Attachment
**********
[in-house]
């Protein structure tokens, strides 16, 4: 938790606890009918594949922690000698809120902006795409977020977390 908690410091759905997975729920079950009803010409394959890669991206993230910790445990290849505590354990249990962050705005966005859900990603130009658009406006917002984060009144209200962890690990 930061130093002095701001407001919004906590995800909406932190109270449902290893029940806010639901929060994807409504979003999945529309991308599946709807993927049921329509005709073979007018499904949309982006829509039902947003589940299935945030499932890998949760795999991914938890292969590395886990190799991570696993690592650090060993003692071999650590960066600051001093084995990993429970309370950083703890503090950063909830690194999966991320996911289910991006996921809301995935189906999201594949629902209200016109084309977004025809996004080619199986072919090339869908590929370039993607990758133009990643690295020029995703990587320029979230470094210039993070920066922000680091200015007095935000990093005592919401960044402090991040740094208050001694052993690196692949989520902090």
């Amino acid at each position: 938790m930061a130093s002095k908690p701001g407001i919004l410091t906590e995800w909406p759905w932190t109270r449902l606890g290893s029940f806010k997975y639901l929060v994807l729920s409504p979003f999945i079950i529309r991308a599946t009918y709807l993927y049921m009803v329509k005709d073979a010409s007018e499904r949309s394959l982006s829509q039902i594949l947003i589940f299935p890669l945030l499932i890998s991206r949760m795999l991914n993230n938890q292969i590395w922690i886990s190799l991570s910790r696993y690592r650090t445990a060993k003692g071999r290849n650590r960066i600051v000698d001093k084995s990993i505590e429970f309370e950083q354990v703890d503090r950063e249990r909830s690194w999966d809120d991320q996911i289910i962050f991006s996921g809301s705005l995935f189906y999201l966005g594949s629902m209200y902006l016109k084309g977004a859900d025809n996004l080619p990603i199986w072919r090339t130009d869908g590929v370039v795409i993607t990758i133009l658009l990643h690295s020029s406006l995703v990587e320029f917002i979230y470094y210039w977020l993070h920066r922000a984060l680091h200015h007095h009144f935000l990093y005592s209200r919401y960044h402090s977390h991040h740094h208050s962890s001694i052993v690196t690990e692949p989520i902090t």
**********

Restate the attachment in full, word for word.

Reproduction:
[in-house]
């Protein structure tokens, strides 16, 4: 938790606890009918594949922690000698809120902006795409977020977390 908690410091759905997975729920079950009803010409394959890669991206993230910790445990290849505590354990249990962050705005966005859900990603130009658009406006917002984060009144209200962890690990 930061130093002095701001407001919004906590995800909406932190109270449902290893029940806010639901929060994807409504979003999945529309991308599946709807993927049921329509005709073979007018499904949309982006829509039902947003589940299935945030499932890998949760795999991914938890292969590395886990190799991570696993690592650090060993003692071999650590960066600051001093084995990993429970309370950083703890503090950063909830690194999966991320996911289910991006996921809301995935189906999201594949629902209200016109084309977004025809996004080619199986072919090339869908590929370039993607990758133009990643690295020029995703990587320029979230470094210039993070920066922000680091200015007095935000990093005592919401960044402090991040740094208050001694052993690196692949989520902090």
């Amino acid at each position: 938790m930061a130093s002095k908690p701001g407001i919004l410091t906590e995800w909406p759905w932190t109270r449902l606890g290893s029940f806010k997975y639901l929060v994807l729920s409504p979003f999945i079950i529309r991308a599946t009918y709807l993927y049921m009803v329509k005709d073979a010409s007018e499904r949309s394959l982006s829509q039902i594949l947003i589940f299935p890669l945030l499932i890998s991206r949760m795999l991914n993230n938890q292969i590395w922690i886990s190799l991570s910790r696993y690592r650090t445990a060993k003692g071999r290849n650590r960066i600051v000698d001093k084995s990993i505590e429970f309370e950083q354990v703890d503090r950063e249990r909830s690194w999966d809120d991320q996911i289910i962050f991006s996921g809301s705005l995935f189906y999201l966005g594949s629902m209200y902006l016109k084309g977004a859900d025809n996004l080619p990603i199986w072919r090339t130009d869908g590929v370039v795409i993607t990758i133009l658009l990643h690295s020029s406006l995703v990587e320029f917002i979230y470094y210039w977020l993070h920066r922000a984060l680091h200015h007095h009144f935000l990093y005592s209200r919401y960044h402090s977390h991040h740094h208050s962890s001694i052993v690196t690990e692949p989520i902090t």